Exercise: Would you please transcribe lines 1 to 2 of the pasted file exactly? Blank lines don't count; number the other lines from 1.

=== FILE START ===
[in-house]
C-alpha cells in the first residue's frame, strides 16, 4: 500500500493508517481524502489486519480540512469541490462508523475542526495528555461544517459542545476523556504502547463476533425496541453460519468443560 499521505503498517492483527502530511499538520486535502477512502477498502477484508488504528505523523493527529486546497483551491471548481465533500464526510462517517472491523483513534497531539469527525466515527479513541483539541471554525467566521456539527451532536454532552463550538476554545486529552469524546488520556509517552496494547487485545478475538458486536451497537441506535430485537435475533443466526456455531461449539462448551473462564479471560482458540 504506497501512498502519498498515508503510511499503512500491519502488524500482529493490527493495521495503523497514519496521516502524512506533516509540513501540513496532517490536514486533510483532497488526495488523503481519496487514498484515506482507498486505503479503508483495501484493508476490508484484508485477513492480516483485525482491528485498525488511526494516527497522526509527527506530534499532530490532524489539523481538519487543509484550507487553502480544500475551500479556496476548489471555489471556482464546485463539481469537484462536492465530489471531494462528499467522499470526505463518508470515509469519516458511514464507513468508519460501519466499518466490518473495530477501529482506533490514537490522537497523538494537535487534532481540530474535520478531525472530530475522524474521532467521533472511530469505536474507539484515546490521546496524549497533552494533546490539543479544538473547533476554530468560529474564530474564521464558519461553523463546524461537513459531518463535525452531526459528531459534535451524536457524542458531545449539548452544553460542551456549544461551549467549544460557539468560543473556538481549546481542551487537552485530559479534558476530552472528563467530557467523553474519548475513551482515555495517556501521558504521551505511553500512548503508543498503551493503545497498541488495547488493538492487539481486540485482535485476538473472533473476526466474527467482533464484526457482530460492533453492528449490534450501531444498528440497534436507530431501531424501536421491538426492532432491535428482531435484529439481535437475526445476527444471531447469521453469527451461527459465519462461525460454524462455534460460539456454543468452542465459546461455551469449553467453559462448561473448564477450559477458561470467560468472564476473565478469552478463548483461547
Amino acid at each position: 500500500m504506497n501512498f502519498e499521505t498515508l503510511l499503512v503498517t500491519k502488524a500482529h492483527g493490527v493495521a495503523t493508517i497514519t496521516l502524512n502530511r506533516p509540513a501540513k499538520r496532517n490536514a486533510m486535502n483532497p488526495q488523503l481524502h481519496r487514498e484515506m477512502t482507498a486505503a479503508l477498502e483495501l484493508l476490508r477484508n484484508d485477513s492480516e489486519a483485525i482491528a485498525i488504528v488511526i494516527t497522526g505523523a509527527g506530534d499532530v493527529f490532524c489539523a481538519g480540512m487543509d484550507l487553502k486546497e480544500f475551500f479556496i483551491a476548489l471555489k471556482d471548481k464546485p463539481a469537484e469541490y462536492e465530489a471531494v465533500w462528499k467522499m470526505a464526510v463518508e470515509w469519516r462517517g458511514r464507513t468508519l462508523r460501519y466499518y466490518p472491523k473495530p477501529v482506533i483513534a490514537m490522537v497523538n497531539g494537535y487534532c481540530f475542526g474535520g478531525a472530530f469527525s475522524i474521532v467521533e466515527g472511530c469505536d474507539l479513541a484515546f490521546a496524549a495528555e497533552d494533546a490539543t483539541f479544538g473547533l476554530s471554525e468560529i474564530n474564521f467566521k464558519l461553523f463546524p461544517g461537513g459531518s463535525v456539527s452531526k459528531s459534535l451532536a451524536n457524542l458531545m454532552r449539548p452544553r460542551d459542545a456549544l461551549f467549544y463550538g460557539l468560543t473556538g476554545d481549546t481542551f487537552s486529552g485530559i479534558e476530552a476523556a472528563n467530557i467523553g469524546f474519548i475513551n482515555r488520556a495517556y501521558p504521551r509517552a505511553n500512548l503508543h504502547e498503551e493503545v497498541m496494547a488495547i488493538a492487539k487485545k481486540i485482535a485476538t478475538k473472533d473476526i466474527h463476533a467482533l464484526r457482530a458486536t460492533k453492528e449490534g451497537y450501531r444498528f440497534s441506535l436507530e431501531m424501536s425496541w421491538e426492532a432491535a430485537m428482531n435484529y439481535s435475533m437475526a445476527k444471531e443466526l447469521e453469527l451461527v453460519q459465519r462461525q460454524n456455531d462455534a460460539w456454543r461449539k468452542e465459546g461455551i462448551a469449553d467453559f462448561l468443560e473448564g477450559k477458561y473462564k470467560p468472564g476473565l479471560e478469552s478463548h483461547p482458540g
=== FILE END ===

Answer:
[in-house]
C-alpha cells in the first residue's frame, strides 16, 4: 500500500493508517481524502489486519480540512469541490462508523475542526495528555461544517459542545476523556504502547463476533425496541453460519468443560 499521505503498517492483527502530511499538520486535502477512502477498502477484508488504528505523523493527529486546497483551491471548481465533500464526510462517517472491523483513534497531539469527525466515527479513541483539541471554525467566521456539527451532536454532552463550538476554545486529552469524546488520556509517552496494547487485545478475538458486536451497537441506535430485537435475533443466526456455531461449539462448551473462564479471560482458540 504506497501512498502519498498515508503510511499503512500491519502488524500482529493490527493495521495503523497514519496521516502524512506533516509540513501540513496532517490536514486533510483532497488526495488523503481519496487514498484515506482507498486505503479503508483495501484493508476490508484484508485477513492480516483485525482491528485498525488511526494516527497522526509527527506530534499532530490532524489539523481538519487543509484550507487553502480544500475551500479556496476548489471555489471556482464546485463539481469537484462536492465530489471531494462528499467522499470526505463518508470515509469519516458511514464507513468508519460501519466499518466490518473495530477501529482506533490514537490522537497523538494537535487534532481540530474535520478531525472530530475522524474521532467521533472511530469505536474507539484515546490521546496524549497533552494533546490539543479544538473547533476554530468560529474564530474564521464558519461553523463546524461537513459531518463535525452531526459528531459534535451524536457524542458531545449539548452544553460542551456549544461551549467549544460557539468560543473556538481549546481542551487537552485530559479534558476530552472528563467530557467523553474519548475513551482515555495517556501521558504521551505511553500512548503508543498503551493503545497498541488495547488493538492487539481486540485482535485476538473472533473476526466474527467482533464484526457482530460492533453492528449490534450501531444498528440497534436507530431501531424501536421491538426492532432491535428482531435484529439481535437475526445476527444471531447469521453469527451461527459465519462461525460454524462455534460460539456454543468452542465459546461455551469449553467453559462448561473448564477450559477458561470467560468472564476473565478469552478463548483461547